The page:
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Snow Melt - Oh, What A Relief For Wildlife!

Feb 16, 2011

Just as I was scheming to put a posh ski resort on the steepest part of the lane down to my house, the snow just melted away. It most likely happened just in the nick of time for many species of wildlife.

While driving I-70 this week, I noticed an unusual number of road-killed hawks. The only places there wasn’t snow in central Missouri were on the highways and road shoulders. Those birds were attracted to road kills and the occasional mice and other wildlife foraging in the exposed grass. They were too focused on food to avoid the oncoming traffic.

Near Kansas City, I spied for the first time on my trip areas where snow had blown off portions of a crop field, and the turkeys were lined up scratching in the bared area for waste grain. There must have been at least 50 turkeys in that one field. Even turkeys have a hard time finding food when the snow depths are over 12 inches.

We had reports from all over the state about quail appearing after the blizzard left Missouri.

  • In Osage County a feed store reported a covey of quail in their parking lot picking up spilled grain.
  • In Columbia, a MOre Quail blog reader reported that near the State Farm Insurance Building a covey of quail was spotted on the street, next to about 10 acres of some good shrubby cover and native grass.
  • We had several calls at the office about quail coming to bird feeders or coming into a yard or driveway.

These reports are a good sign that the food those birds relied on was buried. They were hungry. And they were looking anywhere and everywhere for food.

Is there anything we can do to help the birds the next time we get a tough winter? North Missouri has a tough winter about once every four to five years on average, but someone forgot to tell the weatherman that the last three winters! South Missouri typically has some big storm events, but typically doesn’t have a real hard winter over an extended period of time. Again, someone forgot to remind the weatherman about that this year.

We typically do not recommend feeding quail during extreme weather because the constant bird activity around the grain will attract predators, too. Exposing the birds to increased predation is a waste of your time and grain. If you feel you must feed quail, throw the grain on bare ground under shrubby cover to protect them as much as possible from predation.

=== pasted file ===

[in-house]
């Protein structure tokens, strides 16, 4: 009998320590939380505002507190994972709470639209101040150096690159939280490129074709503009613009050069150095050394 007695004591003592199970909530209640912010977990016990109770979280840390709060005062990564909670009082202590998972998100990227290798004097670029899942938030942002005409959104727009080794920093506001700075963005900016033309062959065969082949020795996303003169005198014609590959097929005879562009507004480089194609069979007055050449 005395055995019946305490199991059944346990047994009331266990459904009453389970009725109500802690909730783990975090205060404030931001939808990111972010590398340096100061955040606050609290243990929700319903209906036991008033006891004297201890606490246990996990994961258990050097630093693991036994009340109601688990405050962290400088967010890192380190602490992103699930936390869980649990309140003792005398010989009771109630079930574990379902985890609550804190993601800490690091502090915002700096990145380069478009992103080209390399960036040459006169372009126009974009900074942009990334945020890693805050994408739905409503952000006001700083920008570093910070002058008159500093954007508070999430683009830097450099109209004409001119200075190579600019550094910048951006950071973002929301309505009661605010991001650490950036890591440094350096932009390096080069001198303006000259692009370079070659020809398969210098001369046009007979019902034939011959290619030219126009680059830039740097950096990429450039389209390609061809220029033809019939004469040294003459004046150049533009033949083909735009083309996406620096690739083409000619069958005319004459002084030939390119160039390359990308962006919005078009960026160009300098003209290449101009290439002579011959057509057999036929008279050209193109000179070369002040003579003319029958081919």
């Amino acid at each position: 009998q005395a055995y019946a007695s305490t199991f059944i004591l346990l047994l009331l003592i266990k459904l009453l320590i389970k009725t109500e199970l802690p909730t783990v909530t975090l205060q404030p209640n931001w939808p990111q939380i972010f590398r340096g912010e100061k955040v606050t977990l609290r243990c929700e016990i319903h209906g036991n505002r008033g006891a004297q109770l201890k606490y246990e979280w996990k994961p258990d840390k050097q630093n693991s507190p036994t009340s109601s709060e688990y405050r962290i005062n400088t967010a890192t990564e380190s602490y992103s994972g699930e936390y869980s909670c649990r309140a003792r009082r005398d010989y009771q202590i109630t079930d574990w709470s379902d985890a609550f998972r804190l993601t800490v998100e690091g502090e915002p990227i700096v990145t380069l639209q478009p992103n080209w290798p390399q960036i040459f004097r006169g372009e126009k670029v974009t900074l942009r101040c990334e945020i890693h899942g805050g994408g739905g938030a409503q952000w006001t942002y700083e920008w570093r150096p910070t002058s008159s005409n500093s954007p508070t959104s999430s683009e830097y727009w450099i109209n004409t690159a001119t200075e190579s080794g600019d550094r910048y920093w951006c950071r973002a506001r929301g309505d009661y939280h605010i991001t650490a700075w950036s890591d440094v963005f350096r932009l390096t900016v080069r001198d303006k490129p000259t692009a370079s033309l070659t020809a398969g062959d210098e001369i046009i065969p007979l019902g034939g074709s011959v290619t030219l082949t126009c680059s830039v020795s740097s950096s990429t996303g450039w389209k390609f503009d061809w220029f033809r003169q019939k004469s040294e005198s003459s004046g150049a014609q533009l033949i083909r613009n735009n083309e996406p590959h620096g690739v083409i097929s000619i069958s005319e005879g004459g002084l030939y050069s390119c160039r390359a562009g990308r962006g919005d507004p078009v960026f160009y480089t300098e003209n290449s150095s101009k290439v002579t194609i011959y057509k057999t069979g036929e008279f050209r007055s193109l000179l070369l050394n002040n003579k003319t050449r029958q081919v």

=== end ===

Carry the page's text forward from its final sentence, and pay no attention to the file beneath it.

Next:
One popular practice that many Missourians implement is the planting of grain food plots. This has the potential to keep food above the deepest of Missouri snows--if it is done right. If deer are numerous in your neighborhood, you need a food plot that the deer will not clean out before winter sets in. It needs to be something like forage sorghum or pearl millet that deer will not bother as much as they might corn or milo. Many times beans will shatter out by late winter, and a deep snow will bury the seed. Another advantage of forage sorghum and millet is that they will provide protective cover to quail, rabbits, pheasants or songbirds.

For quail and songbirds, food plots should be placed next to shrubby cover, so they have less exposure to predators while travelling to the food plot. Try to avoid areas that drift full of snow. Now is a good time to figure out where drifting may occur on your land.

The best food plots are ones that you do not have to plant each year. Planting native wildflower mixes will also keep food above the snow for a variety of birds. It might be expensive the year you buy the seed, but you never have to plant it again, and it is deer-proof.

Now is the time to start planning to establish food plots this spring. Check out our website for all you need to know to establish winter food plots that are ”for the birds!” Check out the link on this page or enter the phrase “food plots” in our home page search bar.

bobwhite_covey_02-16-11.jpg

Bobwhite Covey in Food Plot
Food plots such as this soybean field can provide emergency food for quail and other wildlife during harsh winter weather.

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